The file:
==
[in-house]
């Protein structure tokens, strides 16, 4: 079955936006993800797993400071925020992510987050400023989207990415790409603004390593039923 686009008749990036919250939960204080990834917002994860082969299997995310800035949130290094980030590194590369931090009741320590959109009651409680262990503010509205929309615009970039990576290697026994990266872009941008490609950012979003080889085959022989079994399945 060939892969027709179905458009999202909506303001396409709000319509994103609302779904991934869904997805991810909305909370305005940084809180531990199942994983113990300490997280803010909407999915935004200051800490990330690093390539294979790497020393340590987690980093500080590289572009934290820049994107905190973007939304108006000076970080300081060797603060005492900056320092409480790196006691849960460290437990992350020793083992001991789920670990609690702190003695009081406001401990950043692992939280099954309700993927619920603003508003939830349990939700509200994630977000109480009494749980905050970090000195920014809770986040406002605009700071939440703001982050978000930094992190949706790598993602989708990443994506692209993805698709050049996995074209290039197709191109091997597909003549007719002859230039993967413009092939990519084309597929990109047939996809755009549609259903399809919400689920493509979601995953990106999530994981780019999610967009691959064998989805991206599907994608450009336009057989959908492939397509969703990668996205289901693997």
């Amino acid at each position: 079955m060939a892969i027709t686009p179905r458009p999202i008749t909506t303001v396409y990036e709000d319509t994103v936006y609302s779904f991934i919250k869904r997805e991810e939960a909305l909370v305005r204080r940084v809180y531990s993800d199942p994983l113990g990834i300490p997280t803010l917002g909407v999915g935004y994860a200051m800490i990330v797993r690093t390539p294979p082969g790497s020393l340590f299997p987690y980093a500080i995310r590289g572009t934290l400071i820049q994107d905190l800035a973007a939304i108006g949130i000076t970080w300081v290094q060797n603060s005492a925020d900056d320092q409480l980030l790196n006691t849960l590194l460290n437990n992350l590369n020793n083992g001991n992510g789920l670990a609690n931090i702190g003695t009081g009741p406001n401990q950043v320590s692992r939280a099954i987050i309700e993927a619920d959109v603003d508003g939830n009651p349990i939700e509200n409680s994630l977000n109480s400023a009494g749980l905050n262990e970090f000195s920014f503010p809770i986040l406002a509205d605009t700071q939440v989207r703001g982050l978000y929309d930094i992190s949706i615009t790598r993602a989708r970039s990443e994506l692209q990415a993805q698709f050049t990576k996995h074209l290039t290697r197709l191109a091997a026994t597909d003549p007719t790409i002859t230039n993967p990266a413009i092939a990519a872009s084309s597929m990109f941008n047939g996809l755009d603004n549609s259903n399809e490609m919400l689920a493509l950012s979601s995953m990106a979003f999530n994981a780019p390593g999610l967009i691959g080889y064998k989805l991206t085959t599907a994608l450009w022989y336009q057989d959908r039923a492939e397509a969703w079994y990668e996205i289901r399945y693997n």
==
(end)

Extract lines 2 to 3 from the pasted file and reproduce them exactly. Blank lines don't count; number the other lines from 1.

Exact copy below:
């Protein structure tokens, strides 16, 4: 079955936006993800797993400071925020992510987050400023989207990415790409603004390593039923 686009008749990036919250939960204080990834917002994860082969299997995310800035949130290094980030590194590369931090009741320590959109009651409680262990503010509205929309615009970039990576290697026994990266872009941008490609950012979003080889085959022989079994399945 060939892969027709179905458009999202909506303001396409709000319509994103609302779904991934869904997805991810909305909370305005940084809180531990199942994983113990300490997280803010909407999915935004200051800490990330690093390539294979790497020393340590987690980093500080590289572009934290820049994107905190973007939304108006000076970080300081060797603060005492900056320092409480790196006691849960460290437990992350020793083992001991789920670990609690702190003695009081406001401990950043692992939280099954309700993927619920603003508003939830349990939700509200994630977000109480009494749980905050970090000195920014809770986040406002605009700071939440703001982050978000930094992190949706790598993602989708990443994506692209993805698709050049996995074209290039197709191109091997597909003549007719002859230039993967413009092939990519084309597929990109047939996809755009549609259903399809919400689920493509979601995953990106999530994981780019999610967009691959064998989805991206599907994608450009336009057989959908492939397509969703990668996205289901693997």
């Amino acid at each position: 079955m060939a892969i027709t686009p179905r458009p999202i008749t909506t303001v396409y990036e709000d319509t994103v936006y609302s779904f991934i919250k869904r997805e991810e939960a909305l909370v305005r204080r940084v809180y531990s993800d199942p994983l113990g990834i300490p997280t803010l917002g909407v999915g935004y994860a200051m800490i990330v797993r690093t390539p294979p082969g790497s020393l340590f299997p987690y980093a500080i995310r590289g572009t934290l400071i820049q994107d905190l800035a973007a939304i108006g949130i000076t970080w300081v290094q060797n603060s005492a925020d900056d320092q409480l980030l790196n006691t849960l590194l460290n437990n992350l590369n020793n083992g001991n992510g789920l670990a609690n931090i702190g003695t009081g009741p406001n401990q950043v320590s692992r939280a099954i987050i309700e993927a619920d959109v603003d508003g939830n009651p349990i939700e509200n409680s994630l977000n109480s400023a009494g749980l905050n262990e970090f000195s920014f503010p809770i986040l406002a509205d605009t700071q939440v989207r703001g982050l978000y929309d930094i992190s949706i615009t790598r993602a989708r970039s990443e994506l692209q990415a993805q698709f050049t990576k996995h074209l290039t290697r197709l191109a091997a026994t597909d003549p007719t790409i002859t230039n993967p990266a413009i092939a990519a872009s084309s597929m990109f941008n047939g996809l755009d603004n549609s259903n399809e490609m919400l689920a493509l950012s979601s995953m990106a979003f999530n994981a780019p390593g999610l967009i691959g080889y064998k989805l991206t085959t599907a994608l450009w022989y336009q057989d959908r039923a492939e397509a969703w079994y990668e996205i289901r399945y693997n």